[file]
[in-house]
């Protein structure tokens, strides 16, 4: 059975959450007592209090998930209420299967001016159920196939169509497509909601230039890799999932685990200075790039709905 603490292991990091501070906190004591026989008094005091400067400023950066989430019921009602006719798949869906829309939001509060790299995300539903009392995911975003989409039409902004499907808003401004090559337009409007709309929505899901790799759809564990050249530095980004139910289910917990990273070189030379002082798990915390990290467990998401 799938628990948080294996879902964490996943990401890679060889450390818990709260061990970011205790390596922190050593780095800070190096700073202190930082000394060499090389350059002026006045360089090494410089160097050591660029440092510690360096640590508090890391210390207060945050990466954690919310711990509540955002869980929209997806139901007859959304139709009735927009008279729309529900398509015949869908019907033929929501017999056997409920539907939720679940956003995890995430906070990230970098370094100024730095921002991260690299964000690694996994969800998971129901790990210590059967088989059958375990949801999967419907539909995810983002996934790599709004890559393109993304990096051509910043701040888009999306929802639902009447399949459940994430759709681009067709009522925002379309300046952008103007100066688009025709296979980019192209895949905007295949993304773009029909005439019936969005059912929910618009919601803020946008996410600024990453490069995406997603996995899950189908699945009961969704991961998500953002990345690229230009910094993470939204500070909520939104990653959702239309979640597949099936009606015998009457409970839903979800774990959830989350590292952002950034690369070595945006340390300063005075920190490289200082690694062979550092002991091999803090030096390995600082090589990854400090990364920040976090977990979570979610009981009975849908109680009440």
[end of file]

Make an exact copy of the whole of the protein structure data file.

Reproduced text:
[in-house]
């Protein structure tokens, strides 16, 4: 059975959450007592209090998930209420299967001016159920196939169509497509909601230039890799999932685990200075790039709905 603490292991990091501070906190004591026989008094005091400067400023950066989430019921009602006719798949869906829309939001509060790299995300539903009392995911975003989409039409902004499907808003401004090559337009409007709309929505899901790799759809564990050249530095980004139910289910917990990273070189030379002082798990915390990290467990998401 799938628990948080294996879902964490996943990401890679060889450390818990709260061990970011205790390596922190050593780095800070190096700073202190930082000394060499090389350059002026006045360089090494410089160097050591660029440092510690360096640590508090890391210390207060945050990466954690919310711990509540955002869980929209997806139901007859959304139709009735927009008279729309529900398509015949869908019907033929929501017999056997409920539907939720679940956003995890995430906070990230970098370094100024730095921002991260690299964000690694996994969800998971129901790990210590059967088989059958375990949801999967419907539909995810983002996934790599709004890559393109993304990096051509910043701040888009999306929802639902009447399949459940994430759709681009067709009522925002379309300046952008103007100066688009025709296979980019192209895949905007295949993304773009029909005439019936969005059912929910618009919601803020946008996410600024990453490069995406997603996995899950189908699945009961969704991961998500953002990345690229230009910094993470939204500070909520939104990653959702239309979640597949099936009606015998009457409970839903979800774990959830989350590292952002950034690369070595945006340390300063005075920190490289200082690694062979550092002991091999803090030096390995600082090589990854400090990364920040976090977990979570979610009981009975849908109680009440």